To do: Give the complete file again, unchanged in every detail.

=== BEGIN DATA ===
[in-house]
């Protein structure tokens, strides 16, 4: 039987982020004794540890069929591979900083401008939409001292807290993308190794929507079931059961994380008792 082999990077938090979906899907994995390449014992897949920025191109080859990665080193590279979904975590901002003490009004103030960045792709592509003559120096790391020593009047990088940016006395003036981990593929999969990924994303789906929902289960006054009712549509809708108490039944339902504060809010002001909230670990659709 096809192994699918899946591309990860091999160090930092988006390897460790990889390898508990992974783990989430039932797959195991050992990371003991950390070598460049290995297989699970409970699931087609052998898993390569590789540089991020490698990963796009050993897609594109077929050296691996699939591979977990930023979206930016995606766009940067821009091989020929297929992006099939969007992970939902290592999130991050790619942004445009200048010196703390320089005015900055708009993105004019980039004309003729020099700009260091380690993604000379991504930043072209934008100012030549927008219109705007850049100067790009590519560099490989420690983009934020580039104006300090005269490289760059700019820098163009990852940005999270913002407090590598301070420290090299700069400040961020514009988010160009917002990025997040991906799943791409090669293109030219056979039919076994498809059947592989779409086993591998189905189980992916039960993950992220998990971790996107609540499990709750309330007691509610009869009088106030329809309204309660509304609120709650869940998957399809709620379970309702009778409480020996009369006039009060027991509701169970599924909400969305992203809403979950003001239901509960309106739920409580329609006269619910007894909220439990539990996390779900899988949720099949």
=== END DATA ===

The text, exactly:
[in-house]
């Protein structure tokens, strides 16, 4: 039987982020004794540890069929591979900083401008939409001292807290993308190794929507079931059961994380008792 082999990077938090979906899907994995390449014992897949920025191109080859990665080193590279979904975590901002003490009004103030960045792709592509003559120096790391020593009047990088940016006395003036981990593929999969990924994303789906929902289960006054009712549509809708108490039944339902504060809010002001909230670990659709 096809192994699918899946591309990860091999160090930092988006390897460790990889390898508990992974783990989430039932797959195991050992990371003991950390070598460049290995297989699970409970699931087609052998898993390569590789540089991020490698990963796009050993897609594109077929050296691996699939591979977990930023979206930016995606766009940067821009091989020929297929992006099939969007992970939902290592999130991050790619942004445009200048010196703390320089005015900055708009993105004019980039004309003729020099700009260091380690993604000379991504930043072209934008100012030549927008219109705007850049100067790009590519560099490989420690983009934020580039104006300090005269490289760059700019820098163009990852940005999270913002407090590598301070420290090299700069400040961020514009988010160009917002990025997040991906799943791409090669293109030219056979039919076994498809059947592989779409086993591998189905189980992916039960993950992220998990971790996107609540499990709750309330007691509610009869009088106030329809309204309660509304609120709650869940998957399809709620379970309702009778409480020996009369006039009060027991509701169970599924909400969305992203809403979950003001239901509960309106739920409580329609006269619910007894909220439990539990996390779900899988949720099949």